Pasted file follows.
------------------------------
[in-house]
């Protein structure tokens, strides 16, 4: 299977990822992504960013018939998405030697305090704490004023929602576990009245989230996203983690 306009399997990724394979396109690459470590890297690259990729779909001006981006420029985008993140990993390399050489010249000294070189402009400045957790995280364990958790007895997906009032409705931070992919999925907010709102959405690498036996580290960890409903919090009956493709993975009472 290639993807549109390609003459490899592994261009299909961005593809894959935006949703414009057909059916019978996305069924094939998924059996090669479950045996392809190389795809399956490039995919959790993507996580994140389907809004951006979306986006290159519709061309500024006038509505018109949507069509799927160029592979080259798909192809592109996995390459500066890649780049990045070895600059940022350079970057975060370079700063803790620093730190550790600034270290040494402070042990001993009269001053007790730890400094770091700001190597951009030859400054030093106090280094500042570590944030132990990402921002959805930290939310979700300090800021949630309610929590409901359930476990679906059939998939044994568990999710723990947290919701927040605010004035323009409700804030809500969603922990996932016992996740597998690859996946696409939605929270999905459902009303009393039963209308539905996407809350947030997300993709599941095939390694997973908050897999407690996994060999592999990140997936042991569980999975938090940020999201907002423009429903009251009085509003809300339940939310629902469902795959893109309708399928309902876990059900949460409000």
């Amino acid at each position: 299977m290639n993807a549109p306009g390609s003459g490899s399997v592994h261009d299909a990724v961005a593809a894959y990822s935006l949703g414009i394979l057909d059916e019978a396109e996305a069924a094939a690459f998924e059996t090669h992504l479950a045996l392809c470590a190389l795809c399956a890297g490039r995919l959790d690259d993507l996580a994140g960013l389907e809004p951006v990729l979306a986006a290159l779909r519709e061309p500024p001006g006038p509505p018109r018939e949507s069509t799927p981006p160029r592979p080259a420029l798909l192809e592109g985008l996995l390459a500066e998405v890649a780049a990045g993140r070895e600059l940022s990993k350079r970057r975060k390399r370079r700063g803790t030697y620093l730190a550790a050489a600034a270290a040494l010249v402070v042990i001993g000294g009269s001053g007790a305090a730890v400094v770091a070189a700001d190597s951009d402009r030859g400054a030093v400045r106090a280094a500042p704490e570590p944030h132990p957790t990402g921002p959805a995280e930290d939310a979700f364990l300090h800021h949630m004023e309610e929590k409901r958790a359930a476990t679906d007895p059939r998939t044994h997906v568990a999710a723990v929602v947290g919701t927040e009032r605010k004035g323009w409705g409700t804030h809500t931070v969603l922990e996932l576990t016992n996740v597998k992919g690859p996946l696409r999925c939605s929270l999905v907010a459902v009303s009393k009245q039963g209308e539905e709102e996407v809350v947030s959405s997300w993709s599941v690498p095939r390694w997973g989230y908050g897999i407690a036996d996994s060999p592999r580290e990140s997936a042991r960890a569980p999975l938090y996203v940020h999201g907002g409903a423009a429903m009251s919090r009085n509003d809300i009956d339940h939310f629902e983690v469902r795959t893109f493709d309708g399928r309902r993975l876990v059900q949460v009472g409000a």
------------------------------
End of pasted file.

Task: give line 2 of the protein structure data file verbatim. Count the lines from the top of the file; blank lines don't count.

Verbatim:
């Protein structure tokens, strides 16, 4: 299977990822992504960013018939998405030697305090704490004023929602576990009245989230996203983690 306009399997990724394979396109690459470590890297690259990729779909001006981006420029985008993140990993390399050489010249000294070189402009400045957790995280364990958790007895997906009032409705931070992919999925907010709102959405690498036996580290960890409903919090009956493709993975009472 290639993807549109390609003459490899592994261009299909961005593809894959935006949703414009057909059916019978996305069924094939998924059996090669479950045996392809190389795809399956490039995919959790993507996580994140389907809004951006979306986006290159519709061309500024006038509505018109949507069509799927160029592979080259798909192809592109996995390459500066890649780049990045070895600059940022350079970057975060370079700063803790620093730190550790600034270290040494402070042990001993009269001053007790730890400094770091700001190597951009030859400054030093106090280094500042570590944030132990990402921002959805930290939310979700300090800021949630309610929590409901359930476990679906059939998939044994568990999710723990947290919701927040605010004035323009409700804030809500969603922990996932016992996740597998690859996946696409939605929270999905459902009303009393039963209308539905996407809350947030997300993709599941095939390694997973908050897999407690996994060999592999990140997936042991569980999975938090940020999201907002423009429903009251009085509003809300339940939310629902469902795959893109309708399928309902876990059900949460409000």